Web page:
Brunswick Review The Crisis Issue

Trust Earned

A terror attack is no time to learn how to respond.

The British public are used to terrorist attacks being prevented. So they might have been rattled by the five that got through in 2017. British politicians play up the British stiff upper lip, or “Blitz spirit,” but they are careful not to rely on it absolutely. It was the preparedness of the British system that buoyed public confidence.

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Police in forensic gear search in Parliament Square in 2017, the day after a knife-wielding assailant plowed through pedestrians on nearby Westminster Bridge and stabbed a police officer. More than 40 people were injured and four died, including the attacker, who was shot dead by police.

The operational response to these attacks was beyond competent; it was inspiring. The government demonstrated an impressive grip on the situations as they happened. When people were mown down by a car on Westminster Bridge, the paramedics’ response was near instantaneous. The armed response to the London Bridge attackers was lightning fast. A senior police officer named Mark Rowley explained events publicly with an authority and tone that reassured. Police social media messaging was fast, economical and of real use to mainstream journalists. Following meetings of the government’s crisis mechanism, COBR, senior ministers spoke to cameras conveying purpose and control. Order was made of what might have been confusion.

This calming effect was replicated for major cyber events but with more difficulty. The public are less familiar and less forgiving with how these play out. Media coverage is often less supportive, as when North Korea’s Wannacry ransomware infected the National Health Service in 2017. In response to this type of crisis, journalists and activists like to “blamestorm.” On a technical subject where lack of expertise is easily revealed, corporate and government leaders who try to explain matters put themselves at risk. We managed this by having the technocrat Heads of the National Cyber Security Centre and National Crime Agency stand in front of the cameras together to explain what was happening and what steps those affected should take. A single Minister, Amber Rudd, briefed on the language and approach needed for cyber incidents, was chosen to speak to cameras.

The Novichok poisonings in Salisbury strained the system in another way. There was a massive operational response, the center of an English market town occupied by the military vehicles of crews specializing in chemical and biological defense. But there was little to say publicly and the use of chemical weapons understandably provoked fear. It all took a very long time (indeed it is still going on). Looking back now, though, the thoroughness of the police investigation leading to the identity of the Russian attackers, their unmasking by the investigative site Bellingcat and the validation of British announcements by the Organisation for the Prevention of Chemical Weapons all reinforced the public’s sense that the UK’s response system can be trusted.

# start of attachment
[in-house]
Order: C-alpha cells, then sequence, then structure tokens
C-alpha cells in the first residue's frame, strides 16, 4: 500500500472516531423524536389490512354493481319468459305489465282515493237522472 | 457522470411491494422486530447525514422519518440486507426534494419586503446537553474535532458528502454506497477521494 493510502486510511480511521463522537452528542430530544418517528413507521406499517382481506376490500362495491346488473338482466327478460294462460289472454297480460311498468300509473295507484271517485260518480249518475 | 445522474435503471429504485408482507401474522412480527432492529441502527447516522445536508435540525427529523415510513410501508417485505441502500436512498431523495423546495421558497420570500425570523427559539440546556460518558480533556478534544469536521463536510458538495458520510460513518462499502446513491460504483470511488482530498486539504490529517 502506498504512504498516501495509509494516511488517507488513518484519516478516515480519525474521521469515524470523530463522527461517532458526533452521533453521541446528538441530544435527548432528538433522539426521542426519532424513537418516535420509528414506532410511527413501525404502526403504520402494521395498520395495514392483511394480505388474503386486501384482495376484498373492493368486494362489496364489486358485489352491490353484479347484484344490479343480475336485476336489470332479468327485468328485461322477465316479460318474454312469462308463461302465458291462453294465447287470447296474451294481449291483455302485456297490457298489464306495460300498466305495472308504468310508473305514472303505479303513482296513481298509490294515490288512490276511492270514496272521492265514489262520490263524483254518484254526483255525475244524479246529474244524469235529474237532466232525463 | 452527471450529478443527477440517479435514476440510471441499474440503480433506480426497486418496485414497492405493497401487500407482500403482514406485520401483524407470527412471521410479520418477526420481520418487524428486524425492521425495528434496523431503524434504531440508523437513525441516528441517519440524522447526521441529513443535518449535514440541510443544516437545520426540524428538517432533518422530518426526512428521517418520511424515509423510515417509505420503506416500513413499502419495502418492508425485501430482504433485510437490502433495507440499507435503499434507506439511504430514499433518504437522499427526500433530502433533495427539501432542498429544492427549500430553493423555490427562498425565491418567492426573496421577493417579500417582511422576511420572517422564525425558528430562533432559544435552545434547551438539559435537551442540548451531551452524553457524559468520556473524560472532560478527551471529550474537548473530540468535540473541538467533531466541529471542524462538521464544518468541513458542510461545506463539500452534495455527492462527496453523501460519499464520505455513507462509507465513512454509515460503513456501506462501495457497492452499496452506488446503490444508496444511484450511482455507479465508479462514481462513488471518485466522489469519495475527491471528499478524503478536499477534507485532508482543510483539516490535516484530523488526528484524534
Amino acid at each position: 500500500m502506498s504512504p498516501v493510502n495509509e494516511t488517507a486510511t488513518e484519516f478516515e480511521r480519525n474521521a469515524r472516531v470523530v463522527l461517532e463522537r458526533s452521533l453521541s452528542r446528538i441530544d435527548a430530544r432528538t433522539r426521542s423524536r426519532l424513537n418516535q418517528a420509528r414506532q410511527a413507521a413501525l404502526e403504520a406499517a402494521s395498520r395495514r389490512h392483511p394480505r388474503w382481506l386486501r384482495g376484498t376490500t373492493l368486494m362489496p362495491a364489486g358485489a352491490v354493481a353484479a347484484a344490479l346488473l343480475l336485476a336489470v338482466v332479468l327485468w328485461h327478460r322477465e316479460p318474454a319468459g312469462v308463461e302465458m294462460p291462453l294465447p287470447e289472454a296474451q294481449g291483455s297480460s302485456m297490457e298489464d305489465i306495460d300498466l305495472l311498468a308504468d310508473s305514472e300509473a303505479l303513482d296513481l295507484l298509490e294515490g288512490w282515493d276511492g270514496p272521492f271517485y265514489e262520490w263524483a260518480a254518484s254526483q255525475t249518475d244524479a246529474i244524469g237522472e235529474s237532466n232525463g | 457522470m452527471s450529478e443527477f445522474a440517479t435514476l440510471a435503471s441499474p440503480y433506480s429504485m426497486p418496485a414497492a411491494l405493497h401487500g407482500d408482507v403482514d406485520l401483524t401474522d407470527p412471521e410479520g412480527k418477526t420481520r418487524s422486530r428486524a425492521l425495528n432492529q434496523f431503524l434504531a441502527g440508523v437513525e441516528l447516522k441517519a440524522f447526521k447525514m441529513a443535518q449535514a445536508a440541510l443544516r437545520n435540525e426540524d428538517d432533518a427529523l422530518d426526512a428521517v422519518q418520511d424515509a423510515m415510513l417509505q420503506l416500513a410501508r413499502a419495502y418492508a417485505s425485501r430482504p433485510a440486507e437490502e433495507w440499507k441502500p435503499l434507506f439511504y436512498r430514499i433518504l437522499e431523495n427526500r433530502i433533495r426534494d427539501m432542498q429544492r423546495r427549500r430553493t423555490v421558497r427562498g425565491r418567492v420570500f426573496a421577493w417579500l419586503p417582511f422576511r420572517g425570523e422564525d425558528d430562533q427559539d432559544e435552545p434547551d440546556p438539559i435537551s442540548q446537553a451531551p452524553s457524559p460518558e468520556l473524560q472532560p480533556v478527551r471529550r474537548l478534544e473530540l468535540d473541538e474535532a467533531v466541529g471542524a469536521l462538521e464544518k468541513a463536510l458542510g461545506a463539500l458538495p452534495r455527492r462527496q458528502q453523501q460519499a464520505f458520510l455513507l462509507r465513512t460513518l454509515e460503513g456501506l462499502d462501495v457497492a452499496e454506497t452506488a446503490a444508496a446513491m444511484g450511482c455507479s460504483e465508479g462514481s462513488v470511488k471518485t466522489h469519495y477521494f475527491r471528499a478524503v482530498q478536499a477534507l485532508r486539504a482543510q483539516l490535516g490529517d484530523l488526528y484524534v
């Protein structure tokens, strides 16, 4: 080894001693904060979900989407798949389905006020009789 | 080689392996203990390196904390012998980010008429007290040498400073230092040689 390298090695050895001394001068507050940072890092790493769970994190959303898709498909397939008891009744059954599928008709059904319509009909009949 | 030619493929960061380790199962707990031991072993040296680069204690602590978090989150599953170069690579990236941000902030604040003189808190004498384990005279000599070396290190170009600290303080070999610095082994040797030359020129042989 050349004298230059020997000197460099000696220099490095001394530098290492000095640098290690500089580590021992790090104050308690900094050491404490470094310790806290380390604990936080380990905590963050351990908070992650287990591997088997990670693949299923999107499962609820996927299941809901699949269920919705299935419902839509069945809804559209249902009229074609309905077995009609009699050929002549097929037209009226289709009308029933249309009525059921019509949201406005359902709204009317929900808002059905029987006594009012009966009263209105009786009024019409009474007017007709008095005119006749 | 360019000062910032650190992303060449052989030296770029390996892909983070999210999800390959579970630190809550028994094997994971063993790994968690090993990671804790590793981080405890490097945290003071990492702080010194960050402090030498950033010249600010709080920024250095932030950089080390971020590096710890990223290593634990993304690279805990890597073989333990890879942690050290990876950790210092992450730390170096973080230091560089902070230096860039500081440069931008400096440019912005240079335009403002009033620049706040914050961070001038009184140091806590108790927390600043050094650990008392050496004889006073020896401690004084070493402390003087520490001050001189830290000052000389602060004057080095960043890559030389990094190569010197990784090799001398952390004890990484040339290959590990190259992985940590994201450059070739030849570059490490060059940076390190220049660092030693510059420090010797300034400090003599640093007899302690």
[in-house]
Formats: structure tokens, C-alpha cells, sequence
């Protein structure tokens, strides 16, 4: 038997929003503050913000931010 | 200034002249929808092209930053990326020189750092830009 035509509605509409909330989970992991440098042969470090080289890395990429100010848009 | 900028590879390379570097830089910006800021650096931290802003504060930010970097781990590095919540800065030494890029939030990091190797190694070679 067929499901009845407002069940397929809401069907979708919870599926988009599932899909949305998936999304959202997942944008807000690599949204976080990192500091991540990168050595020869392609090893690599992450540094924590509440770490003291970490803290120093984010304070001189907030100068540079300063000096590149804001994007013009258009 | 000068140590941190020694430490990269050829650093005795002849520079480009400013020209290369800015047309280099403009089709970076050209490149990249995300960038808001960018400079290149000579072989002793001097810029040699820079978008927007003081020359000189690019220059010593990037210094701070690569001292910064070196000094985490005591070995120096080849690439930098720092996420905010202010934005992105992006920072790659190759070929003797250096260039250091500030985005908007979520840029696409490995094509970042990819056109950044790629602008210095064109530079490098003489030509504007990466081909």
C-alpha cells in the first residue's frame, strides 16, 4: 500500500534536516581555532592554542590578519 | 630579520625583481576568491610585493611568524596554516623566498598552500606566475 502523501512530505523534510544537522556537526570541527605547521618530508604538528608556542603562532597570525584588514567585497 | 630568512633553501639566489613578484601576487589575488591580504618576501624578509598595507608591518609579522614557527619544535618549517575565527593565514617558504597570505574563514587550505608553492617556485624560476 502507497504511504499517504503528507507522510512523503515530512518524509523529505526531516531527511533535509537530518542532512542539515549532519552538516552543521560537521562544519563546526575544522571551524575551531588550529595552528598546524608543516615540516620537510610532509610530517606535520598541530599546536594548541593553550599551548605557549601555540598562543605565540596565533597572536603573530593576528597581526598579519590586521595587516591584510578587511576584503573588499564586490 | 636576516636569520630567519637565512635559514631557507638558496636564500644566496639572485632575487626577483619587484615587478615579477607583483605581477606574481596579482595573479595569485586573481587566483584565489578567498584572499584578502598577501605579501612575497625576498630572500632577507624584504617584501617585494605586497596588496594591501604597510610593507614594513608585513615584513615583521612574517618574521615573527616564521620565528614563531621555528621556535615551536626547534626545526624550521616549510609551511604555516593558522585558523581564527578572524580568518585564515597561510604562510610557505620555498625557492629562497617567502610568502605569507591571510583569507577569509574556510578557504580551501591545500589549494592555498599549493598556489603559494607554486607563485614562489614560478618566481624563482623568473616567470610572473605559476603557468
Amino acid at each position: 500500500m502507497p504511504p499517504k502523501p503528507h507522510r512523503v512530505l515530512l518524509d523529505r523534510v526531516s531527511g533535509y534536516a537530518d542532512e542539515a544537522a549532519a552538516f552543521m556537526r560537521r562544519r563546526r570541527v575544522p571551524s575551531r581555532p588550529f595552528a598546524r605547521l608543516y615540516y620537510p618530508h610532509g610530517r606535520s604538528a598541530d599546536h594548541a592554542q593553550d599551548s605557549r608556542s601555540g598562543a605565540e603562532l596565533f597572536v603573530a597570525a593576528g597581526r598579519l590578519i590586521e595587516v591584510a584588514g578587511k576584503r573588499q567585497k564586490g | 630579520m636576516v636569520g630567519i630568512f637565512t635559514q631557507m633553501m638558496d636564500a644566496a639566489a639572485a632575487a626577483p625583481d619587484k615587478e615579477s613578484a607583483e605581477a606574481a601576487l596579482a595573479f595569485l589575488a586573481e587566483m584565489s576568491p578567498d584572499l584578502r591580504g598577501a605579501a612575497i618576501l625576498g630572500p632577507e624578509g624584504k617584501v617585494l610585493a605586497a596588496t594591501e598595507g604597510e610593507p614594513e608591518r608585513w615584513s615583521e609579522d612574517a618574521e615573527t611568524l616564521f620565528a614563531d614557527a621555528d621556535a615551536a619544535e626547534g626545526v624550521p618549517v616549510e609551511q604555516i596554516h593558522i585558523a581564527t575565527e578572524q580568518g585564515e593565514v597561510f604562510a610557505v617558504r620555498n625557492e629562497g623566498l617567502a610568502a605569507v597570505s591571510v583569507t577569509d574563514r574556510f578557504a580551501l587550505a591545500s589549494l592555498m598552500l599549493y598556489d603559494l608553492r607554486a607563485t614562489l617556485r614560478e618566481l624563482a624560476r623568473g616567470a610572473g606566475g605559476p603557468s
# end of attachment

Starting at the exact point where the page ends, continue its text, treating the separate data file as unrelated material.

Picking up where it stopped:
You don’t want to be learning your crisis-response processes the day of an event. Britain developed its crisis-response mechanism, COBR, following the attack on Israeli athletes at the Munich Olympics in 1972. The British process was refined during years of attacks by the IRA and Middle Eastern violence. Prior thought about what to do and say – and indeed who might say it – pays huge dividends. This is even truer when the subject is technical, as during a cyber attack or (God forbid) chemical event.

Especially important is to prepare as a team. As the crisis-response lead in the UK from 2014 to 2018, I always felt most wary when I had a new set of ministers who hadn’t worked an event together. One didn’t know how the decision-making chemistry would work or how differences of approach would play out or, indeed, how raw politics would feature. Best to explore those questions and build a compact approach before crisis strikes. You won’t be forgiven if you get it wrong – or given another chance to get it right. 

 

Paddy McGuinness is a Senior Adviser for Brunswick based in London. He served as the UK Deputy National Security Adviser for Intelligence, Security and Resilience.

Photograph: Justin Tallis/AFP/Getty Images

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